BioARTCAMP: Laboratory Ecologies in the Wild West
Chair: Marie-Pier Boucher
2nd Chair: Assist. Prof. Jennifer Willet
Biotechnology forces a restaging of the ecology of our relations with other species: with biotechnology we are now able to breed, to birth, generational life forms that serve as tools, subjects and embodied technologies that in turn interact with and alter our bodies, and the planet’s ecology. This panel will propose alternative models (artistic and theoretical) to the proliferation of digital metaphors in describing biotechnological protocols. Drawing upon the transformative power of bioart in creating new conceptual and practical tools found in biological materiality, our discussion will revolve around a large collaborative project called BioARTCAMP. BioARTCAMP is best described as a bioart camping expedition in the Canadian Rocky Mountains where the Rockies will serve as a dramatic incarnation of an external ecology for six artists, two scientists and two theorists to build a working biotech laboratory as part of a durational performance.
Bioart intrinsically invites us to engage the complexities of the manipulation of life towards human ends by forcing us to consider the moral and ethical implications that the artist (and viewer) must ascribe to the materiality of the work. In the form of a debriefing after a bioart camping trip, our discussion will focus on the performative relationships biological laboratories possess with external ecologies. These performative relations, we will show, amount to the consideration of biotechnologically shaped environments in terms of connections between milieus of interiority and milieus of exteriority, in terms of topological connections; biotopologies. We will investigate (1) how biotopological practices affects living's spatial conditions; (2) how the production and manipulation of living organisms (Biodegradable Incubator, Animal Enrichment, Deep Woods PCR (Polymerase Chain Reaction)) in open ecologies affect the evolution of biotechnologies and their direct links with larger ecological concerns and; (3) how these interventions reconfigure our modes of understanding biological materiality. In brief, our panel will draw upon a science/art collaboration in order to discuss biotechnologies' spatial, ecological, material and ethical implications.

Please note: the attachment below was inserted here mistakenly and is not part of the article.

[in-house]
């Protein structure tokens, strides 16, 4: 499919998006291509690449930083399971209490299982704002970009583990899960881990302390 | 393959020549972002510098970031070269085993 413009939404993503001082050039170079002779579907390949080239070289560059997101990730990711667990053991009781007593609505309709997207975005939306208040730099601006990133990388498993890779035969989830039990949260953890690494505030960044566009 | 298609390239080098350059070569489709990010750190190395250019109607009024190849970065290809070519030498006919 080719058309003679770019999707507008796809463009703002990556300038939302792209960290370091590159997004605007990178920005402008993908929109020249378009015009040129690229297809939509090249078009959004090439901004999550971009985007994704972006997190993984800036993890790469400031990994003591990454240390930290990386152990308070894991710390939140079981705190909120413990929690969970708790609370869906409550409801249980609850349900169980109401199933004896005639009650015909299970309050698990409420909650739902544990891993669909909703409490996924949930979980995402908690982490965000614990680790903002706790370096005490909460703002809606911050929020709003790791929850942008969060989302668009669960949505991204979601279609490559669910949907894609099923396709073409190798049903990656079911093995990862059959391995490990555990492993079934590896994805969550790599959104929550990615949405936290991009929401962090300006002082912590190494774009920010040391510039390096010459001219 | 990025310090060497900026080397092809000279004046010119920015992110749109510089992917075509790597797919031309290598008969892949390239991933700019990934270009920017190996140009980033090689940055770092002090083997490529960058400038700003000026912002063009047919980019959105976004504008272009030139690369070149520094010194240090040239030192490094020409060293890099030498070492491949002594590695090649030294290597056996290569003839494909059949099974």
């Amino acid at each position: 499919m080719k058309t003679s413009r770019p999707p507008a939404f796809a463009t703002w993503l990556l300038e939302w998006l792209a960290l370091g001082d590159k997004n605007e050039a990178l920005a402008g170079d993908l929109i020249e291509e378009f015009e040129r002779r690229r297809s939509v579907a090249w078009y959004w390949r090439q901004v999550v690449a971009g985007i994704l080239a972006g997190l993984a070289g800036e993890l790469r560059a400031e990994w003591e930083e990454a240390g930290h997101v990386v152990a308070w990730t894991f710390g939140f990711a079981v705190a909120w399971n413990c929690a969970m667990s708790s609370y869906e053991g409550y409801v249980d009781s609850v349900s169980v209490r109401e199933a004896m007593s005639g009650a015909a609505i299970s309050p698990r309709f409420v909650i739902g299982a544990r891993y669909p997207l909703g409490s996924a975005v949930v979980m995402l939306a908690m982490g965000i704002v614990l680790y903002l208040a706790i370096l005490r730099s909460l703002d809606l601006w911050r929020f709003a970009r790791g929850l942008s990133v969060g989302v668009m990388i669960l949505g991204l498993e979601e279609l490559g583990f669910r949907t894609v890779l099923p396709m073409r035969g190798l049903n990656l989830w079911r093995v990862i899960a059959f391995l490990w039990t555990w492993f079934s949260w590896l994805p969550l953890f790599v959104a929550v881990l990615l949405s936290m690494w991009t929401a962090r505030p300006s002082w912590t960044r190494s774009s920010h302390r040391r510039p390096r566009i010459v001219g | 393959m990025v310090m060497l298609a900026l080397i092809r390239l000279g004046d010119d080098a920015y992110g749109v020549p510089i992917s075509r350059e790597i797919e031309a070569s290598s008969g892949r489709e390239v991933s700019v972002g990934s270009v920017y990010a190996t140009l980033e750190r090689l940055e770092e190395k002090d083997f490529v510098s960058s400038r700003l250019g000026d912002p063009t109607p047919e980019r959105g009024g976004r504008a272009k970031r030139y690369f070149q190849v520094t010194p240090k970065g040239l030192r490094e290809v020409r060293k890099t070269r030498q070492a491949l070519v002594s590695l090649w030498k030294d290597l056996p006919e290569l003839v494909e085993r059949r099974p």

The BioARTCAMP is hosted by Jennifer Willet from INCUBATOR: Hybrid Laboratory at the Intersection of Art, Science and Ecology at The University of Windsor Canada and The Banff Centre, Canada.
Biotopological Reconfigurations: Biospatial Affections and Infections
by Marie-Pier Boucher
Biotopological Reconfigurations will address the spatial reality of the BioARTCAMP. Building a laboratory -a closed and sterile environment- into the wild gives birth to a productive relationship between open and closed spaces, between sterile environments and potentially infectious sites. These performative relations amount to the problematization of biotechnologically shaped environments in terms of connections between milieus of interiority and milieus of exteriority, in terms of topological connections; biotopologies. How does the opening up of a milieu of interiority, of a closed -or sterile- environment, to an open -potentially infectious- space, that is to a milieu of exteriority, to a space of indeterminacy, to a futurity, a changing potential, affects -or infects- living's spatial conditions? Drawing upon interviews I will conduct with all the participants of the BioARTCAMP, I will offer a critical analysis of the biotech future in terms of spatial and/or architectural technology.
BioARTCAMP: trekking the LAB into the FIELD
by Assist. Prof. Dr. Jennifer Willet
BioARTCAMP is a large collaborative art/science project hosted in July 2011 by Jennifer Willet from INCUBATOR: Hybrid Laboratory at the Intersection of Art, Science and Ecology at The University of Windsor and The Banff Centre for the Arts, in Canada. With BioARTCAMP a variety of artists, scientists and students will build a portable bioart lab in Banff National Park, Canada. At this site they will conduct a variety of bioart protocols, and host an open house ‘art/science fair’ for the general public.
In this presentation Willet will chart the practical and theoretical underpinnings of the BioARTCAMP project with emphasis on ecological metaphors for describing biotechnology, and a desire to complicate the ‘Great Divide’ between lab and field based research methodologies in the hard sciences. She will also take this opportunity to address the inevitable complication of her own theoretical presuppositions about BioARTCAMP – with the unruly happenstance of what actually occurred when she brought a variety of artists, and scientists, and specimens, and lab equipment together under a big tent in the Canadian Rocky Mountains!
The Human Incubator for Feeding Microbes
by Assist. Prof. Dr. Tagny Duff